They call it the “infrastructure crisis.” Water from your taps isn’t any better, roads need repair, power outages happen at any time, and don’t expect public transit here to get you anywhere just-on-time.
You’ve probably also heard it’s going to take billions more dollars to bring these physical systems up to the A-grade we want.
But that is not the real infrastructure crisis we face. Even if our physical structures were dramatically improved, the management side would still be under attack and worse.
Because you don’t see this real crisis, you don’t know what needs to be done or what you can do about it.
Our state and federal water projects, energy and natural gas utilities, electricity transmission grid, refineries and pipelines, public transit, and more have centralized control rooms to manage their services as safely and as reliably as they can, right now when it matters most.
What you see is when the service is late or not there. Mistakes play out before your eyes. What you don’t see is how control centers prevent all kinds of accidents and failures from happening. That is, what you and the public almost always experience are the savings in errors prevented.
These perfect strangers in our control rooms stop massive losses on a regular basis and most of us don’t see that routine disaster prevention or know about it.
Some accidents waiting to happen are due to that poor shape our assets are in; other accidents are due to operator error or constant cost-cutting. Those reasons, though, are true only as far as they go.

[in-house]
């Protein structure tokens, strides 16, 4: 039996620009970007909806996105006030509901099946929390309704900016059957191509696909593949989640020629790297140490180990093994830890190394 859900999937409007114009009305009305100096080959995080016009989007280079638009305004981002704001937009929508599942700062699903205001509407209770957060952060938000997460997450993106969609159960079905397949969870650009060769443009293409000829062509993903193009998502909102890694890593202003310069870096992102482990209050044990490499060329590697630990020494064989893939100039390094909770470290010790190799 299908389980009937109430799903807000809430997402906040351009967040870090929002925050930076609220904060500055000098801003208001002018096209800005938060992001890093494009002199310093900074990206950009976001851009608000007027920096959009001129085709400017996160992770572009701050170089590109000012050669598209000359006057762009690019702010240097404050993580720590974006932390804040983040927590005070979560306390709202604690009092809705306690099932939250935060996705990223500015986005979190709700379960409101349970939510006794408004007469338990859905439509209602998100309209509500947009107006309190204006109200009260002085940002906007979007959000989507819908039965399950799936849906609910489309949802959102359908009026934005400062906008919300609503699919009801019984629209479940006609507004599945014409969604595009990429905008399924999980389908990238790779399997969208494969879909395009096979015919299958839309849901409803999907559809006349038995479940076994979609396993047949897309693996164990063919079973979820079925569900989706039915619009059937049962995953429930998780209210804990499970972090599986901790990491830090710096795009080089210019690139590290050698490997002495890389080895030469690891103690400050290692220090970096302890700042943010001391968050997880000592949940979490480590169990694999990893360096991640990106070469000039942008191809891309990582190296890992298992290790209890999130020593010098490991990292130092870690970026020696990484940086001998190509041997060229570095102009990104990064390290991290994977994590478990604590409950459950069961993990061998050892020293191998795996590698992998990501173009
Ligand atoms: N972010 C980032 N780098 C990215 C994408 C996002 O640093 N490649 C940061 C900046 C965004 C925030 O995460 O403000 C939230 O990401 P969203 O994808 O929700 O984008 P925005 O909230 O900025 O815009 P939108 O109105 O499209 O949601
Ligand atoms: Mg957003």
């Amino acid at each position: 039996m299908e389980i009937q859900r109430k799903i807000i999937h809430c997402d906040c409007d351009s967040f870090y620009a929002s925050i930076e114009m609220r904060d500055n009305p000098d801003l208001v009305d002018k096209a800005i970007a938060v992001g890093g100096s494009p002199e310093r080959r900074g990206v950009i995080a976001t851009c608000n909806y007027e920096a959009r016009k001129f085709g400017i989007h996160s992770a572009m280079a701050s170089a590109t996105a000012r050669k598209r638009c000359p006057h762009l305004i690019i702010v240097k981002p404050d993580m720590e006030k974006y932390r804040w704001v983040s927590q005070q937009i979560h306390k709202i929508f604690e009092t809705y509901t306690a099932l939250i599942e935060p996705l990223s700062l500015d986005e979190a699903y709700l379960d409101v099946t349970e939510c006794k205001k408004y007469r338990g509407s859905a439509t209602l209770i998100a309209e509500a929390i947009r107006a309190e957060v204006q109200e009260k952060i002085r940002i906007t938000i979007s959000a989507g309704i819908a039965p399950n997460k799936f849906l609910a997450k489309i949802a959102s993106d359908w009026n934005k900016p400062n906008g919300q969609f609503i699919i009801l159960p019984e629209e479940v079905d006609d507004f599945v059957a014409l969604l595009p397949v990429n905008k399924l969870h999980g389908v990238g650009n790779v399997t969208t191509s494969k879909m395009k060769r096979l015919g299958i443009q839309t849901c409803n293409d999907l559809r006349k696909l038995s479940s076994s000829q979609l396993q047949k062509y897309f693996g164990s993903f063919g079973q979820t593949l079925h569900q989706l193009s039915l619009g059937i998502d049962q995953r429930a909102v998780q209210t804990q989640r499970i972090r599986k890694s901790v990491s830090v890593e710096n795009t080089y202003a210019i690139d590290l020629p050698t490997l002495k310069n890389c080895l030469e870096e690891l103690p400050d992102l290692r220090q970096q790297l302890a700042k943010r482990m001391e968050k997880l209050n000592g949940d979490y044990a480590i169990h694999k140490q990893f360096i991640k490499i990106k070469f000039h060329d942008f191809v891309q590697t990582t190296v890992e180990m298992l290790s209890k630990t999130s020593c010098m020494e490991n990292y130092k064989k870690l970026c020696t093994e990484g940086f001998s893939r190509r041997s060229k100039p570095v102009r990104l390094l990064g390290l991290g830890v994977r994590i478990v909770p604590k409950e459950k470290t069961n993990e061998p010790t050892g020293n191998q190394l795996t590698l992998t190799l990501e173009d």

The wider truth is that accidents are waiting to happen in control operations because so many shocks are unpredictable. Weather changes suddenly, a generator drops off line without warning, or an unexpected wildfire or flash-flood disrupts the service.
Such rude surprises require very clever control operators and dispatchers to work around the problem so that the services you see, even if disrupted at one site, don’t fail across all other sites.
Yet these control rooms are attacked from many different directions today. This goes beyond the vast number of cyberattacks from outsiders fended off for the time being. (Prevention of cyberattacks, by the way, is almost always seen as a technology and design challenge, rather than a control-center management issue—though without control rooms society wouldn’t have any kind of platform with which to cybersecurity seriously.)
The real infrastructure crisis is the attack by insiders and summertime patriots paid to know better:
The Infrastructure CEO—If we don’t risk failure by cutting costs we’ll never get market share! The Economist—Trust me, selling electricity is no different than selling corn syrup. The Politician—Don’t worry; when things go belly-up, we’ll deal with it then. The Technology Innovator—You can never have enough innovation, and where better to start than on what we depend on most! The Infrastructure Investor—We’ll buy just the bridge and tolls; you lot keep the rest. The Chief Risk Officer—Nothing’s wrong with our models; it’s reality that’s 26 standard deviations away from normal. The Planner—There’s nothing like a disaster to clear the table so as to start all over again. The Regulator—If it takes fining them on the silly stuff to get their attention, so be it. The Consultant—Sorry to interrupt, but could you tell me again what exactly is going on here in the control room?